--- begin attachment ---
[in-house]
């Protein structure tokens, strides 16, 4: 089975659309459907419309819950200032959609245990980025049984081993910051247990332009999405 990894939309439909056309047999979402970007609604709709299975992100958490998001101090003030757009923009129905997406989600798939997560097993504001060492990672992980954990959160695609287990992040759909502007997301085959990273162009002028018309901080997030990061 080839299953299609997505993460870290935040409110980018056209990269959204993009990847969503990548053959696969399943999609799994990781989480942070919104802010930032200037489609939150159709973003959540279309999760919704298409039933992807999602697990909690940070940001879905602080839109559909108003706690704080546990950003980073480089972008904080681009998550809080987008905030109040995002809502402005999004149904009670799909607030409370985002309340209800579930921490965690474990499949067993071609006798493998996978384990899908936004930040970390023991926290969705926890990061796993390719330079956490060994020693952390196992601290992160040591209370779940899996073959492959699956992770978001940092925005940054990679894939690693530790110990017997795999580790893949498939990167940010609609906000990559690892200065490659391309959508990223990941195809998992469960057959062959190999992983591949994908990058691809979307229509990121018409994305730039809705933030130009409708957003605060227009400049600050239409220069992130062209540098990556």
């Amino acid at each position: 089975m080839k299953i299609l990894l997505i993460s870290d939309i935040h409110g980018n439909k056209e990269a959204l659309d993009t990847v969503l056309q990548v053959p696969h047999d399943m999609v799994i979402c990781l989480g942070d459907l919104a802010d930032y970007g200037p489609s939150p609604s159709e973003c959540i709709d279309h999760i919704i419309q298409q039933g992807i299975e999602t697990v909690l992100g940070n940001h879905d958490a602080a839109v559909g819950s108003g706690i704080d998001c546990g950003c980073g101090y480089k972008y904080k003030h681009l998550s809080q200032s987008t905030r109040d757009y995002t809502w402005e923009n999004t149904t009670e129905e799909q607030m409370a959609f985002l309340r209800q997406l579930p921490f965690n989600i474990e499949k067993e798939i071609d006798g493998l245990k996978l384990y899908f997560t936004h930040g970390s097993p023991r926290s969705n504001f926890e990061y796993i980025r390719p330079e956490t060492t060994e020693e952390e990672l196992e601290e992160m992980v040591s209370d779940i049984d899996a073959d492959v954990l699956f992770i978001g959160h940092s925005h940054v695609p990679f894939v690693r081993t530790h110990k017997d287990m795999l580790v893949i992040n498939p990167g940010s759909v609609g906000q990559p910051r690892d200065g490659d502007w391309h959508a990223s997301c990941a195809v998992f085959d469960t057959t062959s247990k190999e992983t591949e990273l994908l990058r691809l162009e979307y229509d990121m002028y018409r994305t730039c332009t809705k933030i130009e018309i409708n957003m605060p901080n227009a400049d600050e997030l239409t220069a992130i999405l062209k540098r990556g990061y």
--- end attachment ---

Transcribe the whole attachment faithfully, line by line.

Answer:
[in-house]
């Protein structure tokens, strides 16, 4: 089975659309459907419309819950200032959609245990980025049984081993910051247990332009999405 990894939309439909056309047999979402970007609604709709299975992100958490998001101090003030757009923009129905997406989600798939997560097993504001060492990672992980954990959160695609287990992040759909502007997301085959990273162009002028018309901080997030990061 080839299953299609997505993460870290935040409110980018056209990269959204993009990847969503990548053959696969399943999609799994990781989480942070919104802010930032200037489609939150159709973003959540279309999760919704298409039933992807999602697990909690940070940001879905602080839109559909108003706690704080546990950003980073480089972008904080681009998550809080987008905030109040995002809502402005999004149904009670799909607030409370985002309340209800579930921490965690474990499949067993071609006798493998996978384990899908936004930040970390023991926290969705926890990061796993390719330079956490060994020693952390196992601290992160040591209370779940899996073959492959699956992770978001940092925005940054990679894939690693530790110990017997795999580790893949498939990167940010609609906000990559690892200065490659391309959508990223990941195809998992469960057959062959190999992983591949994908990058691809979307229509990121018409994305730039809705933030130009409708957003605060227009400049600050239409220069992130062209540098990556």
């Amino acid at each position: 089975m080839k299953i299609l990894l997505i993460s870290d939309i935040h409110g980018n439909k056209e990269a959204l659309d993009t990847v969503l056309q990548v053959p696969h047999d399943m999609v799994i979402c990781l989480g942070d459907l919104a802010d930032y970007g200037p489609s939150p609604s159709e973003c959540i709709d279309h999760i919704i419309q298409q039933g992807i299975e999602t697990v909690l992100g940070n940001h879905d958490a602080a839109v559909g819950s108003g706690i704080d998001c546990g950003c980073g101090y480089k972008y904080k003030h681009l998550s809080q200032s987008t905030r109040d757009y995002t809502w402005e923009n999004t149904t009670e129905e799909q607030m409370a959609f985002l309340r209800q997406l579930p921490f965690n989600i474990e499949k067993e798939i071609d006798g493998l245990k996978l384990y899908f997560t936004h930040g970390s097993p023991r926290s969705n504001f926890e990061y796993i980025r390719p330079e956490t060492t060994e020693e952390e990672l196992e601290e992160m992980v040591s209370d779940i049984d899996a073959d492959v954990l699956f992770i978001g959160h940092s925005h940054v695609p990679f894939v690693r081993t530790h110990k017997d287990m795999l580790v893949i992040n498939p990167g940010s759909v609609g906000q990559p910051r690892d200065g490659d502007w391309h959508a990223s997301c990941a195809v998992f085959d469960t057959t062959s247990k190999e992983t591949e990273l994908l990058r691809l162009e979307y229509d990121m002028y018409r994305t730039c332009t809705k933030i130009e018309i409708n957003m605060p901080n227009a400049d600050e997030l239409t220069a992130i999405l062209k540098r990556g990061y």